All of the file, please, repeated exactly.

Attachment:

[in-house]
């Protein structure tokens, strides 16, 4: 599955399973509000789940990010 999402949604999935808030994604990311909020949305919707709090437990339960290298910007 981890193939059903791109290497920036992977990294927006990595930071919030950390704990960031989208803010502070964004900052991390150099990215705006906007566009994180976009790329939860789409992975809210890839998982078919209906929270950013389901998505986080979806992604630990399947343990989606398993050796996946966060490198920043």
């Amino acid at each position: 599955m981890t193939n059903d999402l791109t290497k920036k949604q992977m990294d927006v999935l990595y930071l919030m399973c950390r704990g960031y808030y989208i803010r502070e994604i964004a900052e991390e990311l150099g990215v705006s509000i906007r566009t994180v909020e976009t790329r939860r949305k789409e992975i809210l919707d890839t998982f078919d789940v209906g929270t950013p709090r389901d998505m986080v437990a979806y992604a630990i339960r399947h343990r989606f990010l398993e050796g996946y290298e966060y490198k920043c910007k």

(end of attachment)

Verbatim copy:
[in-house]
């Protein structure tokens, strides 16, 4: 599955399973509000789940990010 999402949604999935808030994604990311909020949305919707709090437990339960290298910007 981890193939059903791109290497920036992977990294927006990595930071919030950390704990960031989208803010502070964004900052991390150099990215705006906007566009994180976009790329939860789409992975809210890839998982078919209906929270950013389901998505986080979806992604630990399947343990989606398993050796996946966060490198920043």
């Amino acid at each position: 599955m981890t193939n059903d999402l791109t290497k920036k949604q992977m990294d927006v999935l990595y930071l919030m399973c950390r704990g960031y808030y989208i803010r502070e994604i964004a900052e991390e990311l150099g990215v705006s509000i906007r566009t994180v909020e976009t790329r939860r949305k789409e992975i809210l919707d890839t998982f078919d789940v209906g929270t950013p709090r389901d998505m986080v437990a979806y992604a630990i339960r399947h343990r989606f990010l398993e050796g996946y290298e966060y490198k920043c910007k």